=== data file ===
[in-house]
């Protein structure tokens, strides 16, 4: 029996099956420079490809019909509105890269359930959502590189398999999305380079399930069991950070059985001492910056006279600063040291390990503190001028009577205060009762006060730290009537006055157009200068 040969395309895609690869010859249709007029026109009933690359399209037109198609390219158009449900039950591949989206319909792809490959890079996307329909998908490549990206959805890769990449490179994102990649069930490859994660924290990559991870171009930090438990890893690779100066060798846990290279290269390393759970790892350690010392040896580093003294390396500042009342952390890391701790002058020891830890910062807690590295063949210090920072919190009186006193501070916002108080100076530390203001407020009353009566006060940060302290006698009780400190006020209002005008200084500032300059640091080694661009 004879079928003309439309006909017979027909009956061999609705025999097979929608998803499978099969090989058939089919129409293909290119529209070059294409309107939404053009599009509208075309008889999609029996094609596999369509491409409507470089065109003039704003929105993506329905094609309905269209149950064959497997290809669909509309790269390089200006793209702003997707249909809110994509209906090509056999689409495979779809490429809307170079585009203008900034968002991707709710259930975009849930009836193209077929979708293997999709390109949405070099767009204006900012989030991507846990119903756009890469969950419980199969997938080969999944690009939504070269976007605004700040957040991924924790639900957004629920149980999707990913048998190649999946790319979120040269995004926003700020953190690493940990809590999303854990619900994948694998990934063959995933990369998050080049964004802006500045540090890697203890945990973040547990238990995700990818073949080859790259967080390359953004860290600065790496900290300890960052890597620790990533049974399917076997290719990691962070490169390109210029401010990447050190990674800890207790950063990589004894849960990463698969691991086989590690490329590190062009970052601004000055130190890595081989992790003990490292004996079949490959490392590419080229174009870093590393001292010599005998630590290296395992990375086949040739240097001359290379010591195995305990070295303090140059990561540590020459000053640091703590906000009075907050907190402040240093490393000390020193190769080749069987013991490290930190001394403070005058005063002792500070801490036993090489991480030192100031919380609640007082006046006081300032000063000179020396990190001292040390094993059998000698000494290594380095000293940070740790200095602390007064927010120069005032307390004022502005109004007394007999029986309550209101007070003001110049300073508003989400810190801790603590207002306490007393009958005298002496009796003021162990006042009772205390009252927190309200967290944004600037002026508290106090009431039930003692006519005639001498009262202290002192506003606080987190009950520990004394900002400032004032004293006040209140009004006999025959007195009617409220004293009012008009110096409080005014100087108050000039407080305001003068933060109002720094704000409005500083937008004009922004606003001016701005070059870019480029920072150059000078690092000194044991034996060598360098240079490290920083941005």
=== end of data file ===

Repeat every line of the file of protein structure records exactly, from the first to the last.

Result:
[in-house]
């Protein structure tokens, strides 16, 4: 029996099956420079490809019909509105890269359930959502590189398999999305380079399930069991950070059985001492910056006279600063040291390990503190001028009577205060009762006060730290009537006055157009200068 040969395309895609690869010859249709007029026109009933690359399209037109198609390219158009449900039950591949989206319909792809490959890079996307329909998908490549990206959805890769990449490179994102990649069930490859994660924290990559991870171009930090438990890893690779100066060798846990290279290269390393759970790892350690010392040896580093003294390396500042009342952390890391701790002058020891830890910062807690590295063949210090920072919190009186006193501070916002108080100076530390203001407020009353009566006060940060302290006698009780400190006020209002005008200084500032300059640091080694661009 004879079928003309439309006909017979027909009956061999609705025999097979929608998803499978099969090989058939089919129409293909290119529209070059294409309107939404053009599009509208075309008889999609029996094609596999369509491409409507470089065109003039704003929105993506329905094609309905269209149950064959497997290809669909509309790269390089200006793209702003997707249909809110994509209906090509056999689409495979779809490429809307170079585009203008900034968002991707709710259930975009849930009836193209077929979708293997999709390109949405070099767009204006900012989030991507846990119903756009890469969950419980199969997938080969999944690009939504070269976007605004700040957040991924924790639900957004629920149980999707990913048998190649999946790319979120040269995004926003700020953190690493940990809590999303854990619900994948694998990934063959995933990369998050080049964004802006500045540090890697203890945990973040547990238990995700990818073949080859790259967080390359953004860290600065790496900290300890960052890597620790990533049974399917076997290719990691962070490169390109210029401010990447050190990674800890207790950063990589004894849960990463698969691991086989590690490329590190062009970052601004000055130190890595081989992790003990490292004996079949490959490392590419080229174009870093590393001292010599005998630590290296395992990375086949040739240097001359290379010591195995305990070295303090140059990561540590020459000053640091703590906000009075907050907190402040240093490393000390020193190769080749069987013991490290930190001394403070005058005063002792500070801490036993090489991480030192100031919380609640007082006046006081300032000063000179020396990190001292040390094993059998000698000494290594380095000293940070740790200095602390007064927010120069005032307390004022502005109004007394007999029986309550209101007070003001110049300073508003989400810190801790603590207002306490007393009958005298002496009796003021162990006042009772205390009252927190309200967290944004600037002026508290106090009431039930003692006519005639001498009262202290002192506003606080987190009950520990004394900002400032004032004293006040209140009004006999025959007195009617409220004293009012008009110096409080005014100087108050000039407080305001003068933060109002720094704000409005500083937008004009922004606003001016701005070059870019480029920072150059000078690092000194044991034996060598360098240079490290920083941005």